When we started our corporate social responsibility (CSR) journey seven years ago, we were small and scrappy: approximately 60 employees. At that size, it was easy to mobilize our workforce to volunteer in our shared community: San Francisco’s Tenderloin district.
In our new home, we served meals with GLIDE, a nonprofit that aims to break cycles of poverty and alleviate suffering. We participated in street clean-ups with the city’s Department of Public Works, and tutored homeless and low-income clients in St. Anthony’s Tech Lab. Through these opportunities and small contributions, we learned what it meant to be a good neighbor, and how to integrate empathy into our culture and our business.
Today, we have even more community partners in the Tenderloin, more employee hands to pitch in, and our CSR efforts have only ramped up as the company grew. This led to strong, meaningful relationships inside and outside our offices. But as a global company with more than 2,000 employees spread across 13-plus offices, we knew we had to scale these small contributions into a global strategy.
One thing we learned over the years was that a community-driven office culture is the best kind of office culture—period. We learned a few other things along the way, too. For budding or scaling CSR programs, keep these items on your perennial to-do list.
Listen to your employees about what interests them to identify new opportunities to tap into their passions; this can easily be done with surveys. Listen to your nonprofit partners about what they really need, not what you think they need. All it takes is a quick conversation with their point person organizing volunteer efforts. Listen to your community to learn how you can truly be a part of it, which is also easier than it seems. Head to the offices of your local elected officials, learn who the community stakeholders are in your neighborhood, and invite them to the office for lunch. What are their challenges, and how can you be part of the solution?
Use your skills to do something interesting
As we continued to grow, we realized our employees have specialized skills that we can and should use to better serve our communities. In 2014, for example, a group of our engineers partnered with St. Anthony’s to build Link-SF, a mobile-first app that connects homeless and low-income members of the community with critical services and resources like shelter, food, and medical aid. The best part was that this was a two-way street: St. Anthony’s benefitted from the pro-bono expertise, and our engineers grew their skills in areas they may not have otherwise. A core group of engineers still meets weekly to support the Link-SF portal and other impact projects.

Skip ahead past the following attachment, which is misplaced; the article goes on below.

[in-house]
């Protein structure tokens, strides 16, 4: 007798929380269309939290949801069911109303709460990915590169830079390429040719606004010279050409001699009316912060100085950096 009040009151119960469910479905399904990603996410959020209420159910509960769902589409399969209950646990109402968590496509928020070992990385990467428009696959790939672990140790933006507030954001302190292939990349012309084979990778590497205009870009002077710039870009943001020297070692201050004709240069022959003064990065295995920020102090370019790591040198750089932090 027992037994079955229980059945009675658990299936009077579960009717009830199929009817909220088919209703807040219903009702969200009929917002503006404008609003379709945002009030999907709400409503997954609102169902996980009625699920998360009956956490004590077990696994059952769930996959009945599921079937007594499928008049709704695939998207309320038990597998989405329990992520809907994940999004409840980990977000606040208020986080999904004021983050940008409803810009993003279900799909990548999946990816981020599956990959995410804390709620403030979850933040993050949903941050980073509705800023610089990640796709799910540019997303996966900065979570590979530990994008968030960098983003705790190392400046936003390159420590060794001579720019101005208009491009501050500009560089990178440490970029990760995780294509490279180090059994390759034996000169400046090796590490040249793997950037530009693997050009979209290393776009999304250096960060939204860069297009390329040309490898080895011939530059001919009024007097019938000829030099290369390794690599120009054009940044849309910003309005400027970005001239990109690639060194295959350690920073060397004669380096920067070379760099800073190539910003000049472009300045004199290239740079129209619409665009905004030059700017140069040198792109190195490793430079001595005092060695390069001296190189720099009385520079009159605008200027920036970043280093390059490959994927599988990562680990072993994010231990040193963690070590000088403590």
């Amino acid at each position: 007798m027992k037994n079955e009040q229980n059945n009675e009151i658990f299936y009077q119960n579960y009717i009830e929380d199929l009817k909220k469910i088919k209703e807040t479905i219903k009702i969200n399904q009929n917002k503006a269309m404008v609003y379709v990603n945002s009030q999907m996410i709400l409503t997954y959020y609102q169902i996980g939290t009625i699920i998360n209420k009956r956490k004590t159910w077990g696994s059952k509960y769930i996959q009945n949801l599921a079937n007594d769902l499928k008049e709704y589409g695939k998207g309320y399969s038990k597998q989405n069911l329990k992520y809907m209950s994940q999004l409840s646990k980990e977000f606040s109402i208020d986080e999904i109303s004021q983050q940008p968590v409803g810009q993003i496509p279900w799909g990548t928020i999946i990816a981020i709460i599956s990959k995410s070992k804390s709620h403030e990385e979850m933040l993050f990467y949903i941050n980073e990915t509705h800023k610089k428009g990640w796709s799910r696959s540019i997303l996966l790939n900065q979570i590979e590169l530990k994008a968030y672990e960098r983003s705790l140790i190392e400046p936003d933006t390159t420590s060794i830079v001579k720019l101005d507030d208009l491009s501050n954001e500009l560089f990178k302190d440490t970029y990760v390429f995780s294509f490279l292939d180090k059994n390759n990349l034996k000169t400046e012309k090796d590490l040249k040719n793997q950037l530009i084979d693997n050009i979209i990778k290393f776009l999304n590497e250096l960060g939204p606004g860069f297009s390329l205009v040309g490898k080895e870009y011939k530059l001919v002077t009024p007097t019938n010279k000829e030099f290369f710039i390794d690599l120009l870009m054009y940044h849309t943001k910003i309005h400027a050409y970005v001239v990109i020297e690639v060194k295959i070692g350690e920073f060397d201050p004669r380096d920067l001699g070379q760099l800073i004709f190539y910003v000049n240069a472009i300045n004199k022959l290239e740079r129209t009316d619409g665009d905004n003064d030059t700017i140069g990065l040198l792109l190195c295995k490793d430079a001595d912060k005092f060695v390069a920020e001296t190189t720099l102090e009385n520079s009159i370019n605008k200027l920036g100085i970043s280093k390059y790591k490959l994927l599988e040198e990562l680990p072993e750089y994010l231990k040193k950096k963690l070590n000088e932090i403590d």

Use CSR to bond your global workforce
CSR can bring employees and teams across time zones together, aligning them around a common purpose. As of fall 2017, seven of our offices participate in the global Cycling Without Age program. We purchased trishaw bicycles, allowing our employee volunteers to take seniors out for rides. Through this program, employees have built relationships with seniors in their communities and with fellow employees around the world.
Align with the business
In 2015, we launched the Zendesk Neighbor Foundation, expanding our commitment to being good neighbors everywhere we operate, worldwide. The Neighbor Foundation would not be possible without the support of our customers, who fund the initiative through a one-of-a-kind model. For their initial year of subscription, Zendesk contributes $1 per month for every net-new agent seat sold across all paid subscription plans. This intrinsically ties community engagement to our customers, allowing each to be a part of our community efforts.
Of all the lessons we learned along the way, perhaps the most important is being a good neighbor. Businesses are made of people, and those people have relationships and ties to the communities in which they live. No matter where you are on your CSR journey, remembering to be generous, friendly, and responsible to those around you is a good first step.
If you’re interested in building your company’s CSR platform, we would be happy to help you jump in. You can reach out to me at email@example.com.
Understanding the value of conscious consumers
Some 77% of consumers prefer to purchase from companies that demonstrate community responsibility. As more and more people consume with care, it’s important for businesses to do good and improve the communities in which they operate.
Understanding the value of conscious consumers
Some 77% of consumers prefer to purchase from companies that demonstrate community responsibility. As more and more people consume with care, it’s important for businesses to do good and improve the communities in which they operate.Read the report